Julius Foris, Jr.
FORIS Julius Foris, Jr., age 78, passed away on Monday, October 17th, 2005
at Kobacker House. Born to Dr. Julius and Ida Foris on April 11, 1927 in Guyla,
Hungary. He graduated from the English Institute in Heidelberg, Germany and came
to the United States in 1951. Julius learned the trade of commercial photography
and enlisted in the U.S. Army in 1952, where he served in the Military
Intelligence Service in Austria and later in the Ready Reserves. He graduated
from The Ohio State University with a B.S. in Chemical Engineering and became
certified as a Registered Professional Engineer. Julius retired after a
rewarding career with the Ohio EPA in 1990. Photography was his main interest
and he shared his interests on the history, development and artistic use of the
Leica Camera with the Leica Historical Society, exhibiting his work widely;
including at OSU, the Art Institute in Zanesville and was represented in a
number of public and private collections including one at the Columbus Gallery
of Fine Arts. Julius was published in the British International Annual,
Photography Yearbook, Leica Photography and Leica Fotographie. Julius also made
artistic contributions to the Upper Arlington Historical Society. Enjoying great
lunches with devoted friends and target shooting occupied many happy hours.
Julius also served proudly as an usher at his beloved St. Agatha Catholic Church
among treasured friends. He is survived by his brother, Anthony Foris and
cousin, Aniko Szoke in Denmark. Friends may call Wednesday, October 19th, 2005
at the JOHN QUINT TREBONI FUNERAL HOME, 1177 W. 5th Avenue, from 4-7 p.m. with a
Prayer Service at 6:30 p.m. Funeral Mass will be held 10 a.m. on Thursday,
October 20th, 2005 at St. Agatha Catholic Church, 1860 Northam Road, Columbus,
Ohio. Fr. David Young, Celebrant. Interment will follow at the St. Joseph
Cemetery, 6440 South High Street, Lockbourne, Ohio.
Published in The Columbus Dispatch on 10/18/2005.
Sign/Read Dispatch Guest Book for Julius Foris
With the photos on this page, it should be obvious that
Julius liked to be among his friends, sometimes at the shooting range,
and often in a restaurant!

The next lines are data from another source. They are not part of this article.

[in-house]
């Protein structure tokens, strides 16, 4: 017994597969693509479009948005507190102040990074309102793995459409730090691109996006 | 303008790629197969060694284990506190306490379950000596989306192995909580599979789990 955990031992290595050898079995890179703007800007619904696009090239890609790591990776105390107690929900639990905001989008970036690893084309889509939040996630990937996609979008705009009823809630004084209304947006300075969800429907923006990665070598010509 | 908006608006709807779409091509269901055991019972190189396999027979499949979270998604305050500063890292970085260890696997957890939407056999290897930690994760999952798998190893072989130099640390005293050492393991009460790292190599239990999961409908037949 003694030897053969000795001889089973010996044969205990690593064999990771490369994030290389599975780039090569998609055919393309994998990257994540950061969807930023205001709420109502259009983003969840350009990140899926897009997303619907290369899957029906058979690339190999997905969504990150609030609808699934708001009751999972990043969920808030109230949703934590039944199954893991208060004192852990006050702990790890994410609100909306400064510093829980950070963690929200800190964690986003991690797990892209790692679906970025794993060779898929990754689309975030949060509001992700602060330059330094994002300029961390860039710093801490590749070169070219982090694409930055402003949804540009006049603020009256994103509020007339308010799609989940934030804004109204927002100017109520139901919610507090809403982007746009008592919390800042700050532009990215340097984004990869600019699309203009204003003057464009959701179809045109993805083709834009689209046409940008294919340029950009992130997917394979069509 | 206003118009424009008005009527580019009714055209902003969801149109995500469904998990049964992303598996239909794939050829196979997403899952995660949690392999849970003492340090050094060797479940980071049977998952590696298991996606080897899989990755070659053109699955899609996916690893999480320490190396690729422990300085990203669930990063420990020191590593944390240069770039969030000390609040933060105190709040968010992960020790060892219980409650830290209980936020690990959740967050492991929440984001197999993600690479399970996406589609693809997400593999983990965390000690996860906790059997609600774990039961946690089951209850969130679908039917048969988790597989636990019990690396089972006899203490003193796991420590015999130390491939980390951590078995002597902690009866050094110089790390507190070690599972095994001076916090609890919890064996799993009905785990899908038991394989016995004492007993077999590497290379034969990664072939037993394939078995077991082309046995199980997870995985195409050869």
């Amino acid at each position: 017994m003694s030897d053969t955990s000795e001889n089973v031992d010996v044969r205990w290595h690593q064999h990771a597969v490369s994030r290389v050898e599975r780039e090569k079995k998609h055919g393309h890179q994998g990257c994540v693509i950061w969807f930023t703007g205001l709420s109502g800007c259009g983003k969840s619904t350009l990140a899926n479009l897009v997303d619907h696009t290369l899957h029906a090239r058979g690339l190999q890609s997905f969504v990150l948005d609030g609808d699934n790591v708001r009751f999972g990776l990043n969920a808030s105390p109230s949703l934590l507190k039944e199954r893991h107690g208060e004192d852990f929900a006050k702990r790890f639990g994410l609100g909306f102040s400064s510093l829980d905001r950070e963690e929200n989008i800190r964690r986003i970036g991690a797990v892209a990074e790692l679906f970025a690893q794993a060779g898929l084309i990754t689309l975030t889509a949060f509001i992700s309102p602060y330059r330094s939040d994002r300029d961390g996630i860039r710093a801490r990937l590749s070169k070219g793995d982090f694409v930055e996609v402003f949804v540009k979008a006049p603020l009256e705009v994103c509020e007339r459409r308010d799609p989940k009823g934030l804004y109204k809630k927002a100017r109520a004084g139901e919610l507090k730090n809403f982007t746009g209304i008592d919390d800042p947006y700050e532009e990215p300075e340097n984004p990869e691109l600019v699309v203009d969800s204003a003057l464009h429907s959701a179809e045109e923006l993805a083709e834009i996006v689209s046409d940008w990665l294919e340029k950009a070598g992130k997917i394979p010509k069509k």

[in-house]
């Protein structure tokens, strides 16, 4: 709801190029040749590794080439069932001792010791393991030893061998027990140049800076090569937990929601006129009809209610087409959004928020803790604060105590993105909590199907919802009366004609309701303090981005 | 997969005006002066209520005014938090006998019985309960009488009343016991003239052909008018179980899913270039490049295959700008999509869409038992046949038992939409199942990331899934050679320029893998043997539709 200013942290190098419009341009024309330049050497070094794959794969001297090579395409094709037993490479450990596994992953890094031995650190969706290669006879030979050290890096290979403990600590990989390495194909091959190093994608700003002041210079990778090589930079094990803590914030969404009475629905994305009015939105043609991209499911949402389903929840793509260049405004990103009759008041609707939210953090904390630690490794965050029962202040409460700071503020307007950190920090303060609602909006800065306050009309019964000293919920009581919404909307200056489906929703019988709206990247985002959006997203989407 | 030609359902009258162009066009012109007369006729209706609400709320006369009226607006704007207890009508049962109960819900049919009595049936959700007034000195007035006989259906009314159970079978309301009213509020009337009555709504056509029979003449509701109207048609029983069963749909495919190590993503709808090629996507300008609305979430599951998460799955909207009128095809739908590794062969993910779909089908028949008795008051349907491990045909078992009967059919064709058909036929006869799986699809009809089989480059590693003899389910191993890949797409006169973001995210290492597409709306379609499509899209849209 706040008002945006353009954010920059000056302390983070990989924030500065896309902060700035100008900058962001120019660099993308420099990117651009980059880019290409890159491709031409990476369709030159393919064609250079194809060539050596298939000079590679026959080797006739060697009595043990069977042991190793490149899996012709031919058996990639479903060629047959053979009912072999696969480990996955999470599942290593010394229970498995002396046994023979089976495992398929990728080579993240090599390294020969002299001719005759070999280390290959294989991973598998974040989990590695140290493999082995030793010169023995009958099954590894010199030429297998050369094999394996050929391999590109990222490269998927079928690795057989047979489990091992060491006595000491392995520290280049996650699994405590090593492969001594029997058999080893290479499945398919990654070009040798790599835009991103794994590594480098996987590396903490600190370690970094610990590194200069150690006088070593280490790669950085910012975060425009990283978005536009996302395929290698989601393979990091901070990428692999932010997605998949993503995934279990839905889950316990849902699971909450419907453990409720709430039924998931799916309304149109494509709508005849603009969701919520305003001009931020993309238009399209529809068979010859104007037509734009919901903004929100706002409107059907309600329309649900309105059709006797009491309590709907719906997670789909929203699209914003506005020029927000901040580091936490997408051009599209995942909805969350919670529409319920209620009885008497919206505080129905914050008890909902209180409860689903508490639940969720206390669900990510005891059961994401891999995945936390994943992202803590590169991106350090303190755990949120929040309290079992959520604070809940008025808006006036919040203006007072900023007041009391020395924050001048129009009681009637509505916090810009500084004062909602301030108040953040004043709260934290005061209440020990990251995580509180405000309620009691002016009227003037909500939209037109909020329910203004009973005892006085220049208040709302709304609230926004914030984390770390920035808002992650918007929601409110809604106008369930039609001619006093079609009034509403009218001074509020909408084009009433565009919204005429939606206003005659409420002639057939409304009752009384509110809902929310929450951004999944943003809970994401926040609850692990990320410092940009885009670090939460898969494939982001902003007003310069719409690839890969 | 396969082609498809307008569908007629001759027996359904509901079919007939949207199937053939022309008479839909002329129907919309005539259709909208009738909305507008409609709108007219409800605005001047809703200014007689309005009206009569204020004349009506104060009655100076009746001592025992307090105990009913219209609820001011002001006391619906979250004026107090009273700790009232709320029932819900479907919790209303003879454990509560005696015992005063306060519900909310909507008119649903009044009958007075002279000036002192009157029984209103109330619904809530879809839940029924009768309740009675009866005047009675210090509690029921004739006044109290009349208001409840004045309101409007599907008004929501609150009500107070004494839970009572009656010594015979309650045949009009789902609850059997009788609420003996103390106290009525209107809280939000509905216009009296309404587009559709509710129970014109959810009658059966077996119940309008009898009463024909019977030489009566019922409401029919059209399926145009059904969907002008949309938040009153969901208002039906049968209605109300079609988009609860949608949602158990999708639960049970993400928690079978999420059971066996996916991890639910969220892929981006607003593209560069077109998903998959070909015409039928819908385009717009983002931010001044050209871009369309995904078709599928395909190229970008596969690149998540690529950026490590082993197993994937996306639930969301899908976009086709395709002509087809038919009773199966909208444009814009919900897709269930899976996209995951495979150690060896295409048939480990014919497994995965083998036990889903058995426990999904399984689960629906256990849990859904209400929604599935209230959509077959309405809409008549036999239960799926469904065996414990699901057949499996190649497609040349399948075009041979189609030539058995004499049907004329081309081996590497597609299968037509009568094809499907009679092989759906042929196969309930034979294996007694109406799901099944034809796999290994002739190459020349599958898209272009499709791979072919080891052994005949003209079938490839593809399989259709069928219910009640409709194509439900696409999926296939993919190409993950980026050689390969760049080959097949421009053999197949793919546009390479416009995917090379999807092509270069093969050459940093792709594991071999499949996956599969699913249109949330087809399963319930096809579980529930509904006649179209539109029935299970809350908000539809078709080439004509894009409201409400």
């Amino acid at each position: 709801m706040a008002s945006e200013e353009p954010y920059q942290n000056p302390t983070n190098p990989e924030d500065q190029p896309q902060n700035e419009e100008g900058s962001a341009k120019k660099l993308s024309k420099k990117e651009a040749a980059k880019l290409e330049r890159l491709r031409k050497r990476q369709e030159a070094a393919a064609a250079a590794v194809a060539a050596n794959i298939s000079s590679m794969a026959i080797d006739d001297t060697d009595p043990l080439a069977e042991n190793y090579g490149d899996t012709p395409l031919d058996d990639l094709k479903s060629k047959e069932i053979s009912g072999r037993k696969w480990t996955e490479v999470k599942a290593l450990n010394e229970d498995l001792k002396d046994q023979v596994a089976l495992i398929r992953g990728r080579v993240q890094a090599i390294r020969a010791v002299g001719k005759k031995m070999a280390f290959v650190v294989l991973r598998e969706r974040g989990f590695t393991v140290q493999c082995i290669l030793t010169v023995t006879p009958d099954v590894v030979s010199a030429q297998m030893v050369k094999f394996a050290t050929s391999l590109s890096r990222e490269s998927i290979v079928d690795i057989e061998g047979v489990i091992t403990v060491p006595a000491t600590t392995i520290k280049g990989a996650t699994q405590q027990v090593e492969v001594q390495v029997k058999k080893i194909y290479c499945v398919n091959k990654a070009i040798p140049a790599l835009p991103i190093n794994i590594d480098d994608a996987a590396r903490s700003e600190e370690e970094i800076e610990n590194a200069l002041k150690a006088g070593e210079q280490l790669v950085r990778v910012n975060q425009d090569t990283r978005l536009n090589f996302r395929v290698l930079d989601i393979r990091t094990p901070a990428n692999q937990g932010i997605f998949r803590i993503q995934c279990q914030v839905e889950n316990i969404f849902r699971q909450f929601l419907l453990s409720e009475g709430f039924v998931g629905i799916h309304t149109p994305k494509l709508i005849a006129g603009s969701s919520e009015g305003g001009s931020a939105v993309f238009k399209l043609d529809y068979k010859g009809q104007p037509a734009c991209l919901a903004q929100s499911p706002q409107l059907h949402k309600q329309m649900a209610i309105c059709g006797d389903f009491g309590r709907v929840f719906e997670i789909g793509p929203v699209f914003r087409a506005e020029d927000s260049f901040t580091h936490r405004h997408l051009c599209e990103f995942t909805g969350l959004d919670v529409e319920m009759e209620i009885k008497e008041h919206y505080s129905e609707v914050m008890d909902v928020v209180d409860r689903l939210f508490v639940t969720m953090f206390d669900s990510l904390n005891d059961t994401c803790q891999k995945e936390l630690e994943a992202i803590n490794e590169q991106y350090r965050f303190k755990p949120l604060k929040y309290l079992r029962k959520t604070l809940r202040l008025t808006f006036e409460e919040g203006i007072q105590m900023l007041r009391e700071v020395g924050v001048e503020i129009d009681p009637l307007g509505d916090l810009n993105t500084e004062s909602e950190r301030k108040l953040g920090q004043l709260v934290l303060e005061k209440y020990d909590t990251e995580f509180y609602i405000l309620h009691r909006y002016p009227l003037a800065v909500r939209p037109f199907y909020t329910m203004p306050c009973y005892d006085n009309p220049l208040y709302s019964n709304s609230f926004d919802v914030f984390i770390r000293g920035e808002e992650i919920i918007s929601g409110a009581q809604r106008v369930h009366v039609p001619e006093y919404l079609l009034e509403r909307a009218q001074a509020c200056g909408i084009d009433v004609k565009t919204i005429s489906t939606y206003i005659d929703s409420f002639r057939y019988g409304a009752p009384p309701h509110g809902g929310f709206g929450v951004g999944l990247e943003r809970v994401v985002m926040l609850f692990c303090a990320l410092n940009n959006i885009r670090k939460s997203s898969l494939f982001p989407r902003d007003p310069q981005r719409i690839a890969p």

I met Julius at the Powder Room Shooting Range in Powell Ohio in early 1992. I was a beginning shooter at 37 years old, and had been reading about all the various kinds of competition in the magazines - Bullseye, Bowling Pins, IPSC, etc. I knew that I wanted to compete, but didn't have a clue what sport I might want to become active in. I began asking at the various gun shops in Central Ohio to find out where some of the various shooting sports were being done, so I could have a look at what was involved, but I had not yet found any information. There didn't seem to be anyone who knew anything about competing with handguns in Central Ohio!
Finally, one Sunday I asked at the Powder Room, and the guy behind the counter pointed at a grandfatherly, mild-mannered gentleman in a chair, saying that he knew something about some shooting matches. That day I met Julius Foris. He quite possibly rescued me from a life as a Bullseye shooter! ;-)
From Julius, I learned about Pickaway County Sportsmen in Circleville, and about the IPSC and NRA Action Pistol matches held there. He offered to let me shoot his .45ACP comp gun at the Powder Room, and in fact, I shot my very first IPSC stage in Circleville using Julius' comp gun (and managed all A-zone hits). I was hooked! After each match in Circleville, we made the obligatory stop to eat at Goodwin's Family Restaurant.
Through Julius, I met Darrell, and Joyce, and Pedro, and Chet, and Ken, and Ron, and all the other folks who came before me in those still-early days of Circleville IPSC and Action Pistol. Because of Julius I met all the hundreds of shooters from around the country who I have shot with and against in competition.
Julius loaned me his old Circleville newsletters, and I pored over the course designs pictured therein to understand what made for an interesting IPSC course of fire. Julius loaned me his old Front Sight and American Handgunner magazines, so I could see where IPSC had come from.
Then I learned about the Dillon Bowling Pin matches from Julius, and rode to many matches with him and with John Kimball, always with the obligatory stop for a meal, often with Dick McCoy.
Saturdays and Sundays when there wasn't a match to shoot, Julius, and John, and John, and sometimes Kenny, and I would shoot early at the Powder Room, and then travel to a nearby restaurant for a meal. That routine lasted through many years and through the closing of a few of our preferred restaurants! When my new job took me away from shooting regularly, I knew that Julius and some assortment of shooters would be off eating after a weekend morning at the range.
Then there were the monthly lunches at Der Dutchman in Plain City, with Julius, and Joe, and John, and Pedro, with Linda and some of the other of Julius' favorite waitresses. There was the meal at Tria on October 9, 2001 celebrating the 50th Anniversary of Julius coming to America. There was the meal when Darrell came back to town to visit. There was the meal when Ted came back to town to visit.
Is there any wonder that so many of the photos of Julius above are taken inside or outside of restaurants?
Julius Foris was a friend of shooters, and a friend of shooting. His legacy in Central Ohio lives on in the memories of his many, many friends.
- Jeff Maass USPSA L-1192
A scan of the results for the very first official USPSA/IPSC match at Pickaway County
Sportsmen in Circleville, April 1, 1990. Julius was an active IPSC and NRA Action
Pistol competitor throughout the '90s, and continued competing in Bowling Pins
and shooting target practice until a few months before his death. This is a page
from Julius' own results newsletter, which he gave me to fill out my collection
of results when I was match Director. Julius was USPSA # A-6030.
Last Update: 10/14/06